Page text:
Monday, September 20, 2010

"Those That Wake" by Jesse Karp

Summary: Mal is not one to turn down a fight, and he doesn't think much about his new foster parents.  But when he gets an unexpected phone call from his estranged brother late one night, he sets out to find him.  Instead, he discovers a strange building, empty except for floors fulled of unmarked doors.

Laura has been raised by doting and supportive parents, and she's surprised when, the morning of an interview, her parents keep out of touch while on vacation.  When she finally does discover them, her parents don't recognize her any more.  In fact, no one Laura knew remembers her.

Mal and Laura find themselves thrust together with two others--Remak, an agent for a research organization, and Mike, a jaded high school teacher--as they try to discover what is happening to the country and why they are being singled out.

Musings: Those That Wake is an unexpectedly engrossing dystopia that, while not earth-shattering in its secrets and world-building, is fast-paced and different enough to entertain even over-loaded dystopian readers.  The protagonists, Mal and Laura, are sympathetic characters, despite their opposite upbringings.  They're reminiscent of the good girl/"bad" guy pairing of Connor and Risa in Unwind, though Mal's "fighter" persona is more fully realized in this novel.

Mal and Laura are a little older than typical young adult protagonists (both are 17), and because they are more mature, the book reads somewhat different than others of the genre.  Mal's troubled upbringing and the callousness of his mother seems real, as do the gritty details of his various physical fights throughout the novel.  Laura, in being both over-protected and well-prepared by her parents, also seems like a real suburban teenager.  Perhaps the least likely aspect of their characters is the ease at which they grow to like each other, but there's no overt romance to shadow the story.

The mystery of what has brought these people together forms the central focus of the novel, as it should be.  It's clear there is a connection among various forces, specifically in New York City, which is causing problems not just for the main characters but for the entire world.  It felt a lot like the idea of "the Pattern" in Fringe, and I particularly liked that aspect of the novel.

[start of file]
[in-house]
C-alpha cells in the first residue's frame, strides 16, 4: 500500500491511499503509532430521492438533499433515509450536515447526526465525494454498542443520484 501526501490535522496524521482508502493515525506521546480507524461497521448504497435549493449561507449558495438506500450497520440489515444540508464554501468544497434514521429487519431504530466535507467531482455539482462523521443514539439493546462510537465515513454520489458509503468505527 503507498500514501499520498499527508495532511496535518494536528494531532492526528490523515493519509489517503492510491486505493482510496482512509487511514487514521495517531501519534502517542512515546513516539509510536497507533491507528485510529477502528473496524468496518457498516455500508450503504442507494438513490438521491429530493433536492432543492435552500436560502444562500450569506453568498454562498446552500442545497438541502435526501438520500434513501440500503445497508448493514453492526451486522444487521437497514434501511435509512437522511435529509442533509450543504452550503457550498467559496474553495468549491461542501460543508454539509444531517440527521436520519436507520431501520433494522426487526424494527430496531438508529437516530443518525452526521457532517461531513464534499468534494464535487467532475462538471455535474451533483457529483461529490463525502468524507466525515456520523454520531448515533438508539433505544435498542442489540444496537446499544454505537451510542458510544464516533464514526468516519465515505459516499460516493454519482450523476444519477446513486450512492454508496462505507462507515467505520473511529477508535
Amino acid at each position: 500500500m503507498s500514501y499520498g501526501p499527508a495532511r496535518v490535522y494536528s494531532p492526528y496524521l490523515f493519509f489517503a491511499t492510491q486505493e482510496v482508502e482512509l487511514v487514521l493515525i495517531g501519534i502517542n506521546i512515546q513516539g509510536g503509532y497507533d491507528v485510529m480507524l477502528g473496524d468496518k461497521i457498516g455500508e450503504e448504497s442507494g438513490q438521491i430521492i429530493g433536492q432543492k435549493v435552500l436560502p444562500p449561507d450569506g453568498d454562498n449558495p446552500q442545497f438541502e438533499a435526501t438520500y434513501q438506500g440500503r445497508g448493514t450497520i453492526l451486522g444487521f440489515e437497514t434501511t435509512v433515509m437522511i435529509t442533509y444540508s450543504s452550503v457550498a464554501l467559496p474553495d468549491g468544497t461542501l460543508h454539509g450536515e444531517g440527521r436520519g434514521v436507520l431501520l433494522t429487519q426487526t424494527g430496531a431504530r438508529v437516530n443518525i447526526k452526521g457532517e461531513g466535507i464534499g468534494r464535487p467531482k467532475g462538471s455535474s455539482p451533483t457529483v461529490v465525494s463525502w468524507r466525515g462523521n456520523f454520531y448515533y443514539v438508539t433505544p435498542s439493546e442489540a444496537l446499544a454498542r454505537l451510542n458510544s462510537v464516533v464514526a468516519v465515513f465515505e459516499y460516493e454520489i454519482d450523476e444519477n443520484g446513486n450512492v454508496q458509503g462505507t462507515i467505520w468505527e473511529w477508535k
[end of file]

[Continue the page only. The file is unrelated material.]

Like in many mysteries, dystopias and horror movies, the truth behind the weirdness of what is happening in Those That Wake is somewhat less exciting than the weirdness itself.  Much of the science-fiction explanations in the novel are based off the concept of groupthink (to use a 1984 term), and, although well-explained, I first thought the ideas a bit far-fetched.  But then I remembered an article I had read in the New York Times in which a social scientist, Dr. Nicholas A. Christakis, reported that “Your happiness depends not just on your choices and actions, but also on the choices and actions of people you don’t even know who are one, two and three degrees removed from you...There’s kind of an emotional quiet riot that occurs and takes on a life of its own, that people themselves may be unaware of. Emotions have a collective existence — they are not just an individual phenomenon” ("Strangers May Cheer You Up, Study Says" by Pam Belluck, 12/4/2008). Like the researchers discussed in the newspaper article, Those That Wake explores the ways in which we, as humans, are subconsciously affected by those around us.  The connection between the science fiction and real science made the novel even more interesting.

The main enemy in the novel, "big corporations," was a bit vague for me.  However, I enjoyed the pacing and characterization of the novel and would recommend it to others.

Those That Wake will be published in March 2011.

E-galley received by the publisher through Net Galley for my honest review.

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